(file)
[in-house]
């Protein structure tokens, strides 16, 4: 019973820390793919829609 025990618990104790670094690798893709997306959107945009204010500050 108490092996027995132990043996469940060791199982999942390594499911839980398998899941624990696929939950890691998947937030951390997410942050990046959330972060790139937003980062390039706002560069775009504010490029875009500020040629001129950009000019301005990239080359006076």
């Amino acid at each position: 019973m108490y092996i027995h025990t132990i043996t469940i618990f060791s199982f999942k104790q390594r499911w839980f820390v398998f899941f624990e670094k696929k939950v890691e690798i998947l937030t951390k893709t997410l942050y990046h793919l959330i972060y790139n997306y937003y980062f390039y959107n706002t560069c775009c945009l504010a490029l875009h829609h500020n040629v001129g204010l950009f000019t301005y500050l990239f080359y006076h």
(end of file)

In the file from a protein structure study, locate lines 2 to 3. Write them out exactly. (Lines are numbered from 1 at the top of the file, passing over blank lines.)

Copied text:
């Protein structure tokens, strides 16, 4: 019973820390793919829609 025990618990104790670094690798893709997306959107945009204010500050 108490092996027995132990043996469940060791199982999942390594499911839980398998899941624990696929939950890691998947937030951390997410942050990046959330972060790139937003980062390039706002560069775009504010490029875009500020040629001129950009000019301005990239080359006076």
């Amino acid at each position: 019973m108490y092996i027995h025990t132990i043996t469940i618990f060791s199982f999942k104790q390594r499911w839980f820390v398998f899941f624990e670094k696929k939950v890691e690798i998947l937030t951390k893709t997410l942050y990046h793919l959330i972060y790139n997306y937003y980062f390039y959107n706002t560069c775009c945009l504010a490029l875009h829609h500020n040629v001129g204010l950009f000019t301005y500050l990239f080359y006076h």